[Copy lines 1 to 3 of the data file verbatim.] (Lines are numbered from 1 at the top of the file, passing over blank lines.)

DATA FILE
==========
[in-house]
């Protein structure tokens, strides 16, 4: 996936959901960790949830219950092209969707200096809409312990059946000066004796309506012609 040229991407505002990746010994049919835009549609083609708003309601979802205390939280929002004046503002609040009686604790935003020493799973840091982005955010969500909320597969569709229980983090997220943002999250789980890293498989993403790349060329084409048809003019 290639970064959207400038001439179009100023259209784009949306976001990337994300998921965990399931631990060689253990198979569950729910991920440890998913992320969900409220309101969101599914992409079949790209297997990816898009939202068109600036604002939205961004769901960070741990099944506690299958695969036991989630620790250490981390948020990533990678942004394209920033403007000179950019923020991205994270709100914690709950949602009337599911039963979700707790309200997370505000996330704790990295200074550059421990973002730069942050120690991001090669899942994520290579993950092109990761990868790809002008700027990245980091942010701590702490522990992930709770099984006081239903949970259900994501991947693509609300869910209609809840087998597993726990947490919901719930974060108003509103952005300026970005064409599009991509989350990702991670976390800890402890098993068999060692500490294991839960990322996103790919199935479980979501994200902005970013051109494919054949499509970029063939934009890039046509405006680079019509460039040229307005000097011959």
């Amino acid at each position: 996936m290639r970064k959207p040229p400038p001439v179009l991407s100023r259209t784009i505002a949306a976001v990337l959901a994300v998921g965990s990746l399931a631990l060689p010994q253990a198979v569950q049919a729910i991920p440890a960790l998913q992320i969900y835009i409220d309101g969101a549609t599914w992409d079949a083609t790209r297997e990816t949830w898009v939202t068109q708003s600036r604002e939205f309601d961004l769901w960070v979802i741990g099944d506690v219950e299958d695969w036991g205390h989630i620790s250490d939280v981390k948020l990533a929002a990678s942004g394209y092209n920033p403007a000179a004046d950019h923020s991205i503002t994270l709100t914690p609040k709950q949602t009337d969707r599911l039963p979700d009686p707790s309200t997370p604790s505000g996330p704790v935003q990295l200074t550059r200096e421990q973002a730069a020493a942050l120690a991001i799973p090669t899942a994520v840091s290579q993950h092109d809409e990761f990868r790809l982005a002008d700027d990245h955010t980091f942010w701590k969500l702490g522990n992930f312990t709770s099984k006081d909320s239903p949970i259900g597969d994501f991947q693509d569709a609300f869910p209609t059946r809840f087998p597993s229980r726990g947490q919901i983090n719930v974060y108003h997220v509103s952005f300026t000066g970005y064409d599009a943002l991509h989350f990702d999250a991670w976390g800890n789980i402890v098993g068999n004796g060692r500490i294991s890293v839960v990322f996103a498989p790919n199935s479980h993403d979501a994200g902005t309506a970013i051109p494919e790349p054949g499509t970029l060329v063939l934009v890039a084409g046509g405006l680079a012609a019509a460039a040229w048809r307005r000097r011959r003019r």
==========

[in-house]
């Protein structure tokens, strides 16, 4: 996936959901960790949830219950092209969707200096809409312990059946000066004796309506012609 040229991407505002990746010994049919835009549609083609708003309601979802205390939280929002004046503002609040009686604790935003020493799973840091982005955010969500909320597969569709229980983090997220943002999250789980890293498989993403790349060329084409048809003019 290639970064959207400038001439179009100023259209784009949306976001990337994300998921965990399931631990060689253990198979569950729910991920440890998913992320969900409220309101969101599914992409079949790209297997990816898009939202068109600036604002939205961004769901960070741990099944506690299958695969036991989630620790250490981390948020990533990678942004394209920033403007000179950019923020991205994270709100914690709950949602009337599911039963979700707790309200997370505000996330704790990295200074550059421990973002730069942050120690991001090669899942994520290579993950092109990761990868790809002008700027990245980091942010701590702490522990992930709770099984006081239903949970259900994501991947693509609300869910209609809840087998597993726990947490919901719930974060108003509103952005300026970005064409599009991509989350990702991670976390800890402890098993068999060692500490294991839960990322996103790919199935479980979501994200902005970013051109494919054949499509970029063939934009890039046509405006680079019509460039040229307005000097011959």
């Amino acid at each position: 996936m290639r970064k959207p040229p400038p001439v179009l991407s100023r259209t784009i505002a949306a976001v990337l959901a994300v998921g965990s990746l399931a631990l060689p010994q253990a198979v569950q049919a729910i991920p440890a960790l998913q992320i969900y835009i409220d309101g969101a549609t599914w992409d079949a083609t790209r297997e990816t949830w898009v939202t068109q708003s600036r604002e939205f309601d961004l769901w960070v979802i741990g099944d506690v219950e299958d695969w036991g205390h989630i620790s250490d939280v981390k948020l990533a929002a990678s942004g394209y092209n920033p403007a000179a004046d950019h923020s991205i503002t994270l709100t914690p609040k709950q949602t009337d969707r599911l039963p979700d009686p707790s309200t997370p604790s505000g996330p704790v935003q990295l200074t550059r200096e421990q973002a730069a020493a942050l120690a991001i799973p090669t899942a994520v840091s290579q993950h092109d809409e990761f990868r790809l982005a002008d700027d990245h955010t980091f942010w701590k969500l702490g522990n992930f312990t709770s099984k006081d909320s239903p949970i259900g597969d994501f991947q693509d569709a609300f869910p209609t059946r809840f087998p597993s229980r726990g947490q919901i983090n719930v974060y108003h997220v509103s952005f300026t000066g970005y064409d599009a943002l991509h989350f990702d999250a991670w976390g800890n789980i402890v098993g068999n004796g060692r500490i294991s890293v839960v990322f996103a498989p790919n199935s479980h993403d979501a994200g902005t309506a970013i051109p494919e790349p054949g499509t970029l060329v063939l934009v890039a084409g046509g405006l680079a012609a019509a460039a040229w048809r307005r000097r011959r003019r």